FURTHER HOSTILITIES ON THE DELAWARE-FORT MIFFLIN ATTACKED-BRAVELY DEFENDED-REDUCED-MISSION OF HAMILTON TO GATES--VISITS THE CAMPS OF GOVERNOR CLINTON AND PUTNAM ON THE HUDSON-PUTNAM ON IN PROCURING REINFORCEMENTS-INTRIGUES OF THE CABAL-LETTERS OF LOVELL AND MIFFLIN TO GATESTHE WORKS AT RED BANK DESTROYED THE ENEMY IN POSSESSION OF THE DELAWARE.

HIS

HOBBY-HORSE--DIFFICULTIES

THE non-arrival of reinforcements from the Northern army continued to embarrass Washington's operations. The enemy were making preparations for further attempts upon Forts Mercer and Mifflin. General Howe was constructing redoubts and batteries on Province Island, on the west side of the Delaware, within five hundred yards of Fort Mifflin, and mounting them with heavy cannon. Washington consulted with his general officers what was to be done. Had the army received the expected reinforcements from the North, it might have detached sufficient force to the west side of the Schuykill to dislodge the enemy from Province Island; but at present it would require almost the whole of the army for the purpose. This would leave the public stores at Easton, Bethlehem and Allentown, uncovered, as well as several of the hospitals. It would also leave the post at Red Bank unsupported, through which Fort Mifflin was reinforced and sup

FORT MIFFLIN ATTACKED.

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1777.]

plied. It was determined, therefore, to await the arrival of the expected reinforcements from the North, before making any alteration in the disposition of the army. In the mean time, the garrisons of Forts Mercer and Mifflin were increased, and General Varnum was stationed at Red Bank with his brigade, to 'be at hand to render reinforcements to either of them as occasion might require.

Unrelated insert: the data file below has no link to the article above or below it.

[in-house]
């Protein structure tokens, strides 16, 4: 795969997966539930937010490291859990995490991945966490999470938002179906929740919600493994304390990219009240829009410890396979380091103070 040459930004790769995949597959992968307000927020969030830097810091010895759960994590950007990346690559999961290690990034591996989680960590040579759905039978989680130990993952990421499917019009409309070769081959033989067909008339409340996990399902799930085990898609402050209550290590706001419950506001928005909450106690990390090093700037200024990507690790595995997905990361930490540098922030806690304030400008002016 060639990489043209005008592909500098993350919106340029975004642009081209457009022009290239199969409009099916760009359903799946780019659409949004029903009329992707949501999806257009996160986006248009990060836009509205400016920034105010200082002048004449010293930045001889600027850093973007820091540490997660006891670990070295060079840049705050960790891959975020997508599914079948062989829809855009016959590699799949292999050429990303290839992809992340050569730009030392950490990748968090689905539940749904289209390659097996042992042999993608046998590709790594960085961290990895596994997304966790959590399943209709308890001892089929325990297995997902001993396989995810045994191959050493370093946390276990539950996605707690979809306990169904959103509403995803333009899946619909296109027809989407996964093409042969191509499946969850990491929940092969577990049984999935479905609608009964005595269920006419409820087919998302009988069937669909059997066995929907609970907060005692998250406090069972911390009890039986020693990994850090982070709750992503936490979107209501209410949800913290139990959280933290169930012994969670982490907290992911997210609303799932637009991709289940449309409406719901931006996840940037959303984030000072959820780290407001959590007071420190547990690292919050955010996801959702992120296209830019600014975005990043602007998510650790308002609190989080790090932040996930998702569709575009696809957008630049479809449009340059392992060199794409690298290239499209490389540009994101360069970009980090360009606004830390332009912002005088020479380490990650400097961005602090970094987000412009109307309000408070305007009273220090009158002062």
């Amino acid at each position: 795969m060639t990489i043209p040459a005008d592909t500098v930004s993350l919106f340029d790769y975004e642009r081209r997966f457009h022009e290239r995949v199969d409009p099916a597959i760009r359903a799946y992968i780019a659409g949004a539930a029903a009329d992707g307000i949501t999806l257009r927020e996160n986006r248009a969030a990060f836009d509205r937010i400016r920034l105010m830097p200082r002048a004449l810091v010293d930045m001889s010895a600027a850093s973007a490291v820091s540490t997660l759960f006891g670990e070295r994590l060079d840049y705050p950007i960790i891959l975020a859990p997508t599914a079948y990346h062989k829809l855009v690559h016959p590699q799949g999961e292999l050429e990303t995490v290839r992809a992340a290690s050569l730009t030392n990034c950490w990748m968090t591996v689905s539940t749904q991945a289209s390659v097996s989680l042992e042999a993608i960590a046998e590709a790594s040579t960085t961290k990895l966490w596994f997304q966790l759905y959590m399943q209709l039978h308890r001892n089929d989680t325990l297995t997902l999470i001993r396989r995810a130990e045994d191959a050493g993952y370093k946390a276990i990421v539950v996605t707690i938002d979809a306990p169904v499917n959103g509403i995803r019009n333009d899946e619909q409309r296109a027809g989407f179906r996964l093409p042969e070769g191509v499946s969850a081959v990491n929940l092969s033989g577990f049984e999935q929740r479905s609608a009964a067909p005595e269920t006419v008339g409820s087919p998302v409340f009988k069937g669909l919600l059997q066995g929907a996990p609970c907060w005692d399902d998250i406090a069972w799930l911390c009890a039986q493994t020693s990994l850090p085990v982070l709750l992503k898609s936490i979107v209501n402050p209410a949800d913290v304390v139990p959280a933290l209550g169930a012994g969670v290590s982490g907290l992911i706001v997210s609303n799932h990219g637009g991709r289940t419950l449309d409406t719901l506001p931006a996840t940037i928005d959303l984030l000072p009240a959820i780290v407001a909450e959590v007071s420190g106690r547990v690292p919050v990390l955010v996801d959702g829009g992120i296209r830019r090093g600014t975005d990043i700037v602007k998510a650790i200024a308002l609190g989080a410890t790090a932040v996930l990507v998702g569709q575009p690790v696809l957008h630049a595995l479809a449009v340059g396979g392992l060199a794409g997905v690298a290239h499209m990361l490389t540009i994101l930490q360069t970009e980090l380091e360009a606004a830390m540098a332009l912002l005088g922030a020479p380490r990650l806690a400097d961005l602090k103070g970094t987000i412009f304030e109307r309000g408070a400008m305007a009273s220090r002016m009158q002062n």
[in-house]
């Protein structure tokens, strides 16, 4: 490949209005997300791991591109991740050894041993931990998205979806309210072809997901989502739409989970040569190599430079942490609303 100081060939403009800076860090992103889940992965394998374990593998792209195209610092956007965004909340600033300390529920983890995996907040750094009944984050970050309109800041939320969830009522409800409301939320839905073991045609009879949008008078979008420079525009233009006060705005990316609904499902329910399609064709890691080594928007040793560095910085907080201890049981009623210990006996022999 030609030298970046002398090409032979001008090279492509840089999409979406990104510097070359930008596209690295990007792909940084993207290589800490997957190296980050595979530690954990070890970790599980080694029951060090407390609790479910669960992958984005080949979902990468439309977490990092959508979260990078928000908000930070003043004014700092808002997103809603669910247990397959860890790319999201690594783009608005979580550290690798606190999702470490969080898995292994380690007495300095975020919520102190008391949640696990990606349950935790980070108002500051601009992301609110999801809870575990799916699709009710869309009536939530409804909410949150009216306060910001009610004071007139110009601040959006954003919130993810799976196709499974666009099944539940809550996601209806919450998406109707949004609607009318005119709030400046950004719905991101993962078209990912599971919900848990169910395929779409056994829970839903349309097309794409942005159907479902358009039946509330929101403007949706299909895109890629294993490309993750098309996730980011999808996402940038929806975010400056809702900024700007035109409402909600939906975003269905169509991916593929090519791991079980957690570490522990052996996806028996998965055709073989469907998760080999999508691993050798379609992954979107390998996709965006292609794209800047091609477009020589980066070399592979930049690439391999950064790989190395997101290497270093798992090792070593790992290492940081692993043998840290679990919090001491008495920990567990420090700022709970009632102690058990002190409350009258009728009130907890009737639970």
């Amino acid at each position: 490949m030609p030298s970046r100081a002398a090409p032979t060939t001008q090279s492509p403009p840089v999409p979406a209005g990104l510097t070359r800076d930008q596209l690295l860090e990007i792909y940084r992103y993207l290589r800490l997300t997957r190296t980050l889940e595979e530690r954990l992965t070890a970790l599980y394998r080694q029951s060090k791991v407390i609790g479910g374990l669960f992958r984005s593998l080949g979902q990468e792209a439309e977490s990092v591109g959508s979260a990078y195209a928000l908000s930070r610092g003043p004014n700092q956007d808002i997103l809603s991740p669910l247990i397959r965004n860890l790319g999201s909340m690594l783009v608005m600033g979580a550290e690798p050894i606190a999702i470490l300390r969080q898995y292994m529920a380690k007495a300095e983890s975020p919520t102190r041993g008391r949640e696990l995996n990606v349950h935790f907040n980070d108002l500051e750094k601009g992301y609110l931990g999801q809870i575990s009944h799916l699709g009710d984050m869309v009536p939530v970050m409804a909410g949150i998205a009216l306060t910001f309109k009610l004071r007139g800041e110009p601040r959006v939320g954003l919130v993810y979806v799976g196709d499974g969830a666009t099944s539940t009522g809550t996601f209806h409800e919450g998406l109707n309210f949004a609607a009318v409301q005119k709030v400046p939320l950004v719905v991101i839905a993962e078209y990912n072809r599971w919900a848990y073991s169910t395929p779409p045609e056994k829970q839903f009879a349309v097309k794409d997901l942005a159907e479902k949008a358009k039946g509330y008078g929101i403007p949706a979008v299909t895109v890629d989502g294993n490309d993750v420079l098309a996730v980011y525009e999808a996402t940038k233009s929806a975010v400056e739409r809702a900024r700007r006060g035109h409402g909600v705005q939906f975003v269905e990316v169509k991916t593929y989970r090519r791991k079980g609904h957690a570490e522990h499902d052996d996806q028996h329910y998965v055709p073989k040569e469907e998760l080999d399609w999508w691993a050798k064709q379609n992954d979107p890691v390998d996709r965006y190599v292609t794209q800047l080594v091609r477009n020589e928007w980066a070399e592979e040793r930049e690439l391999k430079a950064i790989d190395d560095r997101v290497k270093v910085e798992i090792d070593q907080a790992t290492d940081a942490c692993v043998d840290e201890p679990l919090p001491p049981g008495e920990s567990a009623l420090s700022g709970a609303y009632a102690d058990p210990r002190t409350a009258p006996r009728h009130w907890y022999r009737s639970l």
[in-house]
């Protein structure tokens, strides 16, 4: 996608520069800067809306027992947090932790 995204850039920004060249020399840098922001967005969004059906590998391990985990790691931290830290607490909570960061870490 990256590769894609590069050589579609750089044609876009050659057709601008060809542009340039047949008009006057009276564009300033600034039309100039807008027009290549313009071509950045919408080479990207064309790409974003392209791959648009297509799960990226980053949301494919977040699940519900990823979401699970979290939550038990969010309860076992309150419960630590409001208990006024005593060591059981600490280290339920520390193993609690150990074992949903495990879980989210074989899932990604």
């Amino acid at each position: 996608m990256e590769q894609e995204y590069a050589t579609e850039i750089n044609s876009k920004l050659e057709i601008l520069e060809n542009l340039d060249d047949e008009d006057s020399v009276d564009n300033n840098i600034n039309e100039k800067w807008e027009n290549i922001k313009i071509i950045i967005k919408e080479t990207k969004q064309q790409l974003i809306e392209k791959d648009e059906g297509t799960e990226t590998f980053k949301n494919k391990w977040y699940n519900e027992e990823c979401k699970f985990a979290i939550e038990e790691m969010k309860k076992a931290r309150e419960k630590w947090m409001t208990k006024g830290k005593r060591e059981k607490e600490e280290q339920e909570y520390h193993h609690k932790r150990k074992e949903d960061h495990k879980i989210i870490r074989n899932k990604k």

On the 10th of November, General Howe commenced a heavy fire upon Fort Mifflin from his batteries, which mounted eighteen, twenty-four, and thirty-two pounders. Colonel Smith doubted the competency of his feeble garrison to defend the works against a force so terribly effective, and wrote to Washington accordingly. The latter in reply represented the great importance of the works, and trusted they would be maintained to the last extremity. General Varnum was instructed to send over fresh troops occasionally to relieve those in the garrison, and to prevail upon as many as possible of the militia to go over. The latter could be employed at night upon the works to repair the damage sustained in the day, and might, if they desired it, return to Red Bank in the morning.

Washington's orders and instructions were faithfully obeyed. Major Fleury, a brave French officer, already mentioned, acquitted himself with intelligence and spirit as engineer; but an incessant cannonade and bombardment for several days, defied all repairs. The block-houses were demolished, the palisades beaten down; the guns dismounted, the barracks reduced to ruins. Captain Treat, a young officer of great merit, who commanded the artillery, was killed, as were several non-commissioned officers and privates; and a number were wounded.

The survivors, who were not wounded, were exhausted by